Ordinary taxpayers, on the other hand, have a much harder time getting away with clear tax evasion and even borderline tax avoidance on much smaller amounts. Other than the inherent unfairness of that system, we can use that reality of differential enforcement to come up with a definition of the difference between avoidance and evasion.
Ordinary taxpayers get dinged for excessive deductions or undeclared income with either civil penalties or criminal prosecution because enough similar examples have wound their way through the courts that prosecutors know where to draw that line. Enough appeals have worked their way through the courts that any attempt at tax evasion using one of the most common methods has a pretty clear case record. Most attempts are so blatant as to never see a courtroom at all. When more wealthy taxpayers have the means to challenge these longstanding precedents, however, they may work their way up a level or two in the appeals process, but the IRS and Justice Department enforcement agents hold most of the “bargaining power.”
At the same time, this history of tax law precedent puts an important onus on the tax preparers advising their clients. The assumption of the courts will be that there is a certain point where the tax adviser “should have known better” as a certified professional. At that point, the only question of evidence will be in how much the tax client was aware of the issue and was “in on” the intentional tax evasion.
Big-dollar tax avoidance and evasion
This takes us up, then, to the “creative accounting” exercised in big-dollar tax avoidance and tax evasion schemes, such as in multi-million-dollar estates like Fred Trump’s, or the complex international business deals like Donald Trump has entered into. Unlike the well-trod ground of small-potatoes tax evasion, what we are often missing here is “settled case law,” through to the appeals courts and even to the Supreme Court on these “innovative” tax strategies.
Without that “settled law,” there are often openings for aggressive tax advisers to set up complex business entity ownership relationships, and to move income and assets around these entities in ways that skirt capture for taxation purposes. In the case of the Fred Trump estate, for instance, a key strategy was to undervalue assets and to gradually transfer their ownership to the Trump children through a maze of LLCs and partnerships. One of these entities, called “All County Building Supply & Maintenance,” acted as if it were a third-party maintenance servicing vendor, but it was really a way to inflate costs to tenants and to shift cash assets to Fred Trump’s children.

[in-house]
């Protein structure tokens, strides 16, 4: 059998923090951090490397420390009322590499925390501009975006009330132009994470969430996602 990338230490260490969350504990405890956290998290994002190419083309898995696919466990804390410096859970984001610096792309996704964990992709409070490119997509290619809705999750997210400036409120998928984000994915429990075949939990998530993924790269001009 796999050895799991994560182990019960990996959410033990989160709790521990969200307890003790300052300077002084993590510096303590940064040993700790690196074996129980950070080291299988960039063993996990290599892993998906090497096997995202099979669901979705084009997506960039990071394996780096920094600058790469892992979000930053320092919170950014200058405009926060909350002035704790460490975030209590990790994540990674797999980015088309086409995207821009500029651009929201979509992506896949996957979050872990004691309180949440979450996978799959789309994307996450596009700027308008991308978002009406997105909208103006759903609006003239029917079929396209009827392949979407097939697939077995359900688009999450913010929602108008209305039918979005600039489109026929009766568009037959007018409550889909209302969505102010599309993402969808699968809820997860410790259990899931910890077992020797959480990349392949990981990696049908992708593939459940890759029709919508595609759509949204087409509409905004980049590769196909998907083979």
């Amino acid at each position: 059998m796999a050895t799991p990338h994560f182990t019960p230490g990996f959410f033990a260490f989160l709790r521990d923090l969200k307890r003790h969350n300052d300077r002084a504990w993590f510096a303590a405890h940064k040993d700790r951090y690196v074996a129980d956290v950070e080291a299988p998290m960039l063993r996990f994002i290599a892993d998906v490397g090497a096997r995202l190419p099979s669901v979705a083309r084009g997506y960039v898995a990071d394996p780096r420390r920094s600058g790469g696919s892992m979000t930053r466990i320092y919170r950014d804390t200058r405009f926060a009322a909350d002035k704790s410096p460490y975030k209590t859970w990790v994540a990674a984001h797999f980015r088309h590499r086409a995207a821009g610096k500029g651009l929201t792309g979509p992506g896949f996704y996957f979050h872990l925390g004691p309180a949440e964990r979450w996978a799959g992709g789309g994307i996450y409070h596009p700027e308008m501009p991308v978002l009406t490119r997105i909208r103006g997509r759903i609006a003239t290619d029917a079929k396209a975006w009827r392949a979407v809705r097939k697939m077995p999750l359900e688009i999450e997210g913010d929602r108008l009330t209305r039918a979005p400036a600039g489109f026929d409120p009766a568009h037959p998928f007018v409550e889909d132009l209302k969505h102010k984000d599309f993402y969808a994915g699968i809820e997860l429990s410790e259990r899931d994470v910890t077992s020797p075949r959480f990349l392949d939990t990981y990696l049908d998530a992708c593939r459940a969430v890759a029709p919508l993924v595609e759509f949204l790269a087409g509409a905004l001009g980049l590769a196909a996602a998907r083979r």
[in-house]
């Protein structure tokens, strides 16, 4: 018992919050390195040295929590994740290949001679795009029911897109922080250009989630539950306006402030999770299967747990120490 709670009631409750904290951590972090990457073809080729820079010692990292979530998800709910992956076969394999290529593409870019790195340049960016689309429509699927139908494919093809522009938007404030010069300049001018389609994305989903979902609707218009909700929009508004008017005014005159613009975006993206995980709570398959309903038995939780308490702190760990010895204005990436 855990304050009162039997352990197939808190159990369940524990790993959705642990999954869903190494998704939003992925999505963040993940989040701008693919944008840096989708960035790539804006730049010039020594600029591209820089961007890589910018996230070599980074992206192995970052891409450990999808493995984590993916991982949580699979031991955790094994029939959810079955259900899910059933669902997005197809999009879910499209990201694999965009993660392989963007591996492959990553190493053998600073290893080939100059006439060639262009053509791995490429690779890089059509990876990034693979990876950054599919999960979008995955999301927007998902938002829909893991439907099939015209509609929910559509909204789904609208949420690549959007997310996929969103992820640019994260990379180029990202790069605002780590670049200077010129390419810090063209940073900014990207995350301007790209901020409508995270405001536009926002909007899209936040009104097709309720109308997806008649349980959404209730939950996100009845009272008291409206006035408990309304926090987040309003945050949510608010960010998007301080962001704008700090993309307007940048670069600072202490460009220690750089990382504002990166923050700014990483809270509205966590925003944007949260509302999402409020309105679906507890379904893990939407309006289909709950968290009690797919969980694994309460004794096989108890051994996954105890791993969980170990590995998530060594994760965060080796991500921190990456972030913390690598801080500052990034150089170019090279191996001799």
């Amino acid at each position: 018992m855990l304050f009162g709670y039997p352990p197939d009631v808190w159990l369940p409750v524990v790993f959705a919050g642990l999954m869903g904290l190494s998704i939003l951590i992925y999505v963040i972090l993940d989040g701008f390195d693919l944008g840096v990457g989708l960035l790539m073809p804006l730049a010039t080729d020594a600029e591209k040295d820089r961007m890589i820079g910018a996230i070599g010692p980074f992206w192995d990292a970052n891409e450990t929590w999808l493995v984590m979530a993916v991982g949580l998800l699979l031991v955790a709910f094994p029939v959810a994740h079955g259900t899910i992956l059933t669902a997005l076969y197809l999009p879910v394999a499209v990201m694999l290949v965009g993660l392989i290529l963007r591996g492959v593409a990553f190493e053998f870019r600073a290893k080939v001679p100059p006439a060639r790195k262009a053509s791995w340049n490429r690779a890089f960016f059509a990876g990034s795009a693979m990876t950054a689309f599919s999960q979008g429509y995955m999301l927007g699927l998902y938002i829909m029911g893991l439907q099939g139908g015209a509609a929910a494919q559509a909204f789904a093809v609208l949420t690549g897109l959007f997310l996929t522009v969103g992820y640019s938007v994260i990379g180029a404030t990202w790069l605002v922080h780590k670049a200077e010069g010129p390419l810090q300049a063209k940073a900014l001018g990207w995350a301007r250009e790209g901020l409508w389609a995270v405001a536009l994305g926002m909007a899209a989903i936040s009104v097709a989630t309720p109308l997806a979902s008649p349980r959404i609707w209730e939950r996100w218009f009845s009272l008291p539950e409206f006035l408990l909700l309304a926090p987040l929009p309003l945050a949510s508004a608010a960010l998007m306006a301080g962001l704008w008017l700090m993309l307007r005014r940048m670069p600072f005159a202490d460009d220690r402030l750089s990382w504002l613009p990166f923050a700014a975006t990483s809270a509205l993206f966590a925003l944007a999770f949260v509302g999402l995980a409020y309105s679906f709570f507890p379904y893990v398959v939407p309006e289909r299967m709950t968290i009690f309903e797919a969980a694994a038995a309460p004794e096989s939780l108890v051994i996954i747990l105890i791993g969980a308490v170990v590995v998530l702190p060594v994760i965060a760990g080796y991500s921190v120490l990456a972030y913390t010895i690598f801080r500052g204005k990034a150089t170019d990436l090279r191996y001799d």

The real estate development business is rife with this kind of “creative accounting,” so in one sense, the first excuse that “everybody does this” has some truth to it. Small conspiracies persist because they often exploit weak spots in legal enforcement. Add to this the lack of a clear trail of “settled law” court decisions defining the “avoidance versus evasion” line as compared to what exists with smaller frauds, and enforcement of “big dollar” tax fraud remains difficult.
Indeed, the passage of time in the case of the Trump Organization probably necessitates that criminal prosecutions here are unlikely. However, working from the settled case law that does exist, there likely remains millions of dollars of civil penalties and interest (perhaps hundreds of millions of dollars) that could be recouped from the Trumps, although this will likely wend its way through various state and federal courts for many years.
I have made the case before that the Trump Organization is much smaller in reality and much more financially-fragile that he often touts. There are likely shady business partners and hidden liens buried everywhere in the 500-odd business entities that make up the Trump Organization. The Donald will see bankruptcy court again, and some big tax bills may be the tipping point.
Differential tax enforcement has clearly aggravated the growing income inequality in the United States. Near the top of easiest social inequities that a future Congress could address would be to chart a clearer path to tax code enforcement at the top of the income scale. This would require both more financial resources toward basic enforcement (which would easily pay for themselves) as well as a focused effort to “settle the law” on the most abused tax loopholes.
- Barstow, David, et al. “Trump Engaged in Suspect Tax Schemes as He Reaped Riches From His Father.” The New York Times, 2 Oct. 2018.
- Krugman, Paul. “Trump and the Aristocracy of Fraud.” The New York Times, 4 Oct. 2018.